Husband & Wife Articles


Are Your Kids Close?

Sibling relationships can be lifelong

By Mary Rice Hasson

Sibling closeness — does it matter? And if it does, can parents help make it happen?  Or does it grow naturally or not at all?

Mary Rice Hasson

Almost universally, parents expect their children to enjoy close relationships with each other. They envision a family in which children genuinely love each other and get along well, in spite of inevitable conflicts. Even when children bicker and fight their way through childhood or adolescence, parents hope that the kids will get along eventually, because as one mom said to me, “when we’re gone, they won’t have anyone else.”

What parents know intuitively, research now demonstrates: close sibling relationships do matter.

A recent study out of Brigham Young University reported that children on the cusp of adolescence (ages 10-14) are less likely to exhibit fear, depression, and loneliness, or feel unloved, if they have a sister. The positive impact accrued no matter how old the sister was or the age gap between them. According to lead researcher Laura Padilla-Walker, the take-away is “[f]or parents of younger kids…to encourage sibling affection…Once they get to adolescence, it’s going to be a big protective factor.”

The research also showed that a close relationship with any sibling – brother or sister — increased the likelihood that the child would do good deeds or exhibit “charitable attitudes.” Remarkably, the warmth of sibling relationships affected outward kindness twice as much as the effect from warm parent-child relationships. Parental affection helps instill benevolence but sibling affection helps children put kindness into action.

Mary Rice Hasson and Family

Mary Rice Hasson and her husband, Seamus, are shown at Notre Dame graduation of Jim, a 2nd Lt. in the U.S. Army. Other children are, from left: Brigid, P.J., Mary, John Paul and Patrick. Missing from photo is eldest son Mike.

Other research shows that children with good sibling relationships have better social skills and stronger friendships with peers. They also tune in better to the feelings of others. On the flip side, adults with poor sibling relationships in childhood are more prone to depression in adulthood.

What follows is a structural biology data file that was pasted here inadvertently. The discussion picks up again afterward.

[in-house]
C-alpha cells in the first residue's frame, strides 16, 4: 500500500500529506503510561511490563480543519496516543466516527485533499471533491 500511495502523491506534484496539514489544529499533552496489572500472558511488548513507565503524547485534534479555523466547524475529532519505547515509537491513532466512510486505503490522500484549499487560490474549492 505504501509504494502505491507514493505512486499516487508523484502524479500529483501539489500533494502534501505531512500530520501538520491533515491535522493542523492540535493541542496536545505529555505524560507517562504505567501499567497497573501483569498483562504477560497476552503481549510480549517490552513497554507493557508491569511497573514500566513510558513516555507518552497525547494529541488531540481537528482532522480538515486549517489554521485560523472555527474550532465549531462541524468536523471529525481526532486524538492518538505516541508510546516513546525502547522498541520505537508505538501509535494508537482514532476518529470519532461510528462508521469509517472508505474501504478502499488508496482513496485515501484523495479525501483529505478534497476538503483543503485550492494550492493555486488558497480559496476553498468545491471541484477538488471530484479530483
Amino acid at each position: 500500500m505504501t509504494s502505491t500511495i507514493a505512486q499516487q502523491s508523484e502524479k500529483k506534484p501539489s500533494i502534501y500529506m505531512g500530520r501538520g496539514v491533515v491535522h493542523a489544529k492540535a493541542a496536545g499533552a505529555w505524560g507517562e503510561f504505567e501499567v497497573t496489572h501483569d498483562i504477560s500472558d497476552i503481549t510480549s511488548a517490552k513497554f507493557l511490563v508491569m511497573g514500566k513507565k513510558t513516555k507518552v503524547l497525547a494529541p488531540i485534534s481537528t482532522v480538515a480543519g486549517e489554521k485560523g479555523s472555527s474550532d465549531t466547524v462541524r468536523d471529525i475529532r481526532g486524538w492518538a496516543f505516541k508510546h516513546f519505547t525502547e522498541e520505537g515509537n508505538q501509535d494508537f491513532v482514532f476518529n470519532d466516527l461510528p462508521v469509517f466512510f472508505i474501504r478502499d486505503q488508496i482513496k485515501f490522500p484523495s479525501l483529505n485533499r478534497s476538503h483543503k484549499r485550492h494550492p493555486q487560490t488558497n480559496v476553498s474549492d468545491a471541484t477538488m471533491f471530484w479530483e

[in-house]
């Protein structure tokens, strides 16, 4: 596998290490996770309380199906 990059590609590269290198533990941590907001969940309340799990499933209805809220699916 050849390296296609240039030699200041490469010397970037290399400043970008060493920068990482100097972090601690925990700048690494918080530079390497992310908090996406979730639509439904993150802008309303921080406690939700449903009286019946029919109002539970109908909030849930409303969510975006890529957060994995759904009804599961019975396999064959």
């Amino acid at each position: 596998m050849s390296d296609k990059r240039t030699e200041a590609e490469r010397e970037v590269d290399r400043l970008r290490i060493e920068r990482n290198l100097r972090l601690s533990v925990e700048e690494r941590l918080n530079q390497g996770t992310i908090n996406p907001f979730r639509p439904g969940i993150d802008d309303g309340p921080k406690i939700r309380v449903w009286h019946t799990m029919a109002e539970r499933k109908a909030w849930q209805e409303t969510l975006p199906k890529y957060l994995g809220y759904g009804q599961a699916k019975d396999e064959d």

The benefits of warm sibling relationships — like the consequences of poor ones— affect the child’s immediate and long-term happiness.

So here’s the million-dollar question for parents: how do we raise siblings to care deeply about each other?

Begin with “ABC.”

A — Aim High: What’s your family’s goal?

Aim to build strong, close relationships, not merely “get along” or keep the peace. (“If they’ll just stop bickering, I’ll be happy!”)Be purposeful: strong bonds between siblings don’t just happen. Parents must create, foster, and insist on habits that build strong sibling relationships.

Separate rooms, personal electronics, constant activities with friends (but none with siblings) keep the peace, but don’t build sibling relationships. As children mature, help them understand the ingredients of strong love relationships: trust, loyalty, sacrifice, time investment, caring, forgiveness and affection.

B — Be there and be invested. Do your children know what matters to their siblings? Do they “show up” for their siblings’ important events? Or pray for them beforehand and follow up afterwards? Do they empathize with their feelings?

My family has spent years on the sidelines of soccer games. Typically our children are the only sibling-spectators, not because the other players are all only children but because their siblings don’t want to come. And their parents rarely insist.

But, “If it’s important to them, then it’s got to be important to you because it’s important to them.” When parents let children choose to attend their sibling’s event only when it’s intrinsically fun or interesting, they teach them to ask, “What’s in it for me?” Instead, parents should teach them to ask, “What does my sibling need?”

Invest time creatively. With seven kids, logistics — and stress — ruled out having everyone attend every weekend game. We designated instead a “Game of the Week,” (rotating through the kids’ schedules) and everyone prioritized “being there” to cheer on the honored sibling. Now, our younger ones routinely text their out-of-town older sibs with news or prayer requests before games. The older ones follow up – it’s habit. It’s how they relate.

C  — Connect without Criticism. Do Your Kids Really Talk?

It’s hard to love someone you don’t really know. But children won’t share their thoughts if they fear ridicule or indifference. Create an atmosphere of trust. Set ground rules for family discussions: don’t criticize, express interest (comment or ask questions), and keep confidences private. Use questions to prompt dinnertime discussion (our youngest children routinely asked visitors, “So how was your day?”) and let children tell what they learned, did, or found funny.

Finally, parents, persevere in prayer for your children, confident that the God who loves them all will bind them in love for each other.

© 2011 Mary Rice Hasson

Mary Rice Hasson blogs at Words from Cana